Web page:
Queen Serah in love with her culture

People

By DELORESE TALASI
WHEN she was crowned the 2019 Hiri Queen, Serah Vani achieved a childhood dream.
“I had been preparing for this day since I was a child, having a mother who was once a Hiri Queen.”
Mum Marcella Ginate was crowned in 1996. And Serah, 21, dreamt of one day follow in her footsteps.
“My inspiration is my mother. I always look up to my mother as my idol and role model. I am grateful that she raised me giving me the moral (standards) to look up to.”
Serah is from Hanuabada and Boira village in Central. She is eldest daughter of Ebore Vani and Marcella.
She is the only girl in the family of six. Her five siblings are all boys.
She was born on June 24, 1998. She did Grade Three to Grade Eight at the Wardstrip Primary School in Port Moresby, then Grade Nine to Grade 12 at the Gordon Secondary School.
After Grade 12 in 2017, she was offered an opportunity to pursue a Bachelor of Economics programme at the Waikato University in New Zealand. But she had to give it a miss because of financial reasons.
In hindsight, she is glad she did not go to New Zealand.
“I see it as a blessing in disguise because if I had gone to Waikato, I wouldn’t have been crowned Miss Hanenamo.”

“ As the 2019 Miss Hanenamo and Hiri Queen cultural ambassador, I will reach out to the younger generations represent my culture through storytelling, dancing and singing to ensure the younger generation understand the culture.”

She enrolled at the University of PNG Open College last year for a Linguistics and Modern Language programme. She is currently in her second year.
“I didn’t follow any short cut even though I am starting all over again. I am getting my things together, working hard and starting to fill out forms to transfer from the external open college to internal. If I do get into internal then I will pursue my course which I always been inspired to do which is to become a lawyer.”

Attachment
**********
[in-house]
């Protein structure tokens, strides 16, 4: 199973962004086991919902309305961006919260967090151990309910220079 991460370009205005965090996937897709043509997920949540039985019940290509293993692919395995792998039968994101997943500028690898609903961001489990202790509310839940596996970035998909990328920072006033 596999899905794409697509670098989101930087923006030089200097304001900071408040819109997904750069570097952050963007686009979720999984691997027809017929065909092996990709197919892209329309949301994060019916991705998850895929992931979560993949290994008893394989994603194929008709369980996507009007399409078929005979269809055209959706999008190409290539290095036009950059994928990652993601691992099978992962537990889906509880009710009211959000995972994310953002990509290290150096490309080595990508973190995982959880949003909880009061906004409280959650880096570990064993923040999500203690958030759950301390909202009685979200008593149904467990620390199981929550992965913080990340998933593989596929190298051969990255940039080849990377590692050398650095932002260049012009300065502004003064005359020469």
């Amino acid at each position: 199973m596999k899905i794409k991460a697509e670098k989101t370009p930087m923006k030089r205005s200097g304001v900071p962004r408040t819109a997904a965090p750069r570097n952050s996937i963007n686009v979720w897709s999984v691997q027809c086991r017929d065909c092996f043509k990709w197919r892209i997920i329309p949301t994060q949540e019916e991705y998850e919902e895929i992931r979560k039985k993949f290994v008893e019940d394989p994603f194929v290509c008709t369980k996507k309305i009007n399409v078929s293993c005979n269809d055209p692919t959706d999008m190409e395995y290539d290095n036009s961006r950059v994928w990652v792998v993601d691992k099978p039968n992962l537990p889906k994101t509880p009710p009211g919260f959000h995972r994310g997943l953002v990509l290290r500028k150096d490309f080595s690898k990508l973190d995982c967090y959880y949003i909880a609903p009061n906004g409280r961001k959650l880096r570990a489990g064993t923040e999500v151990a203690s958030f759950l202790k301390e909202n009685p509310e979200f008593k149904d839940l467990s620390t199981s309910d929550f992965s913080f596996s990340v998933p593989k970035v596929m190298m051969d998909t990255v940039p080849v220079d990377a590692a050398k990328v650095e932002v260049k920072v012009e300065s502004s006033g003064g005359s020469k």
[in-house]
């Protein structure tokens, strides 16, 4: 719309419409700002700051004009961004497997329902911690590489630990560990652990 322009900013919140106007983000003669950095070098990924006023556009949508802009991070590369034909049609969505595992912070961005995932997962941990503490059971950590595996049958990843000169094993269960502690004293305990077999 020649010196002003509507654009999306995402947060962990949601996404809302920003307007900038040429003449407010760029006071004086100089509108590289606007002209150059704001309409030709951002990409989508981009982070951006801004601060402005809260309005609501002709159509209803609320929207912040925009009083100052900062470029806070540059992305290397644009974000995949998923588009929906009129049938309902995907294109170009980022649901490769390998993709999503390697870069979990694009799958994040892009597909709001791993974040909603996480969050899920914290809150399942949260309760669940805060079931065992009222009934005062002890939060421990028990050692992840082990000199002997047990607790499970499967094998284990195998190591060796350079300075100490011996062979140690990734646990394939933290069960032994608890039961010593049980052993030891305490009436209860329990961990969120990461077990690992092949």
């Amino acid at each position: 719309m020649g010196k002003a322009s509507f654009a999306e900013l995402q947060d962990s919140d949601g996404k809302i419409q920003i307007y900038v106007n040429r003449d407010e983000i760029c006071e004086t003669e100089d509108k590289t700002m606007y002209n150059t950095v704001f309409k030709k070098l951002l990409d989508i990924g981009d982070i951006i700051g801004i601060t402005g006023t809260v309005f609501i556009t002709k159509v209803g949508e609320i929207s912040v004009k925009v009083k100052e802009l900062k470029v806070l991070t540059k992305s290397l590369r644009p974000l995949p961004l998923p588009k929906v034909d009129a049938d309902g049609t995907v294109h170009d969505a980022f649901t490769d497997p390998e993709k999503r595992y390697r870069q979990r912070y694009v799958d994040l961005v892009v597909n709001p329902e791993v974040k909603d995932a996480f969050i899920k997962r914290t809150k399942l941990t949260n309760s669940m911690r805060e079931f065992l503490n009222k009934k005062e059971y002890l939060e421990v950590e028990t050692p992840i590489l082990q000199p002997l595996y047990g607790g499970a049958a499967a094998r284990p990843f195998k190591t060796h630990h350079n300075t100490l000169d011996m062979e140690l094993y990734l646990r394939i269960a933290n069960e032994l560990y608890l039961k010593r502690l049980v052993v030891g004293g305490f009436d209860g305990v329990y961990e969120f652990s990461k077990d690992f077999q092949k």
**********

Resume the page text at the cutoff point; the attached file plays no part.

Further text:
Serah plans to complete her education and get a degree now that she is being sponsored by Paga Hill Estate.
She was taught when growing up her traditional dance – the tabu dance – which belongs to her clan. She displayed it during the Hanenamo contest.
“I want to give credit to my mother for having raised me as a queen. It doesn’t necessarily mean you have to wear a crown to be a queen. In fact all the girls and women are queens. (But) I am so grateful to my mother because she raised me with the attributes, personality and values which embody the qualities of being a queen. Now being the Hiri Queen gives me the right to really express what I have been thriving to do.”
“The first shoe that I wore was the first shoe I danced in. One of the highlights of my love for my tabu dance is when I was featured in the Air Niugini inflight magazine.”
Serah is excited and ready to inspire the next generation of Hiri Hanenamo queens.
She wants to promote women empowerment through education. She also wants to promote her culture so that it does not die out. She lives it in her blood as was taught her culture since she was a small girl having spent most of her time around her late grandmother who passed away last year and other elderly people who taught her a lot about Hiri and her origin.
“As the 2019 Miss Hanenamo and Hiri Queen cultural ambassador, I will reach out to the younger generations represent my culture through storytelling, dancing and singing to ensure the younger generation understand the culture.”

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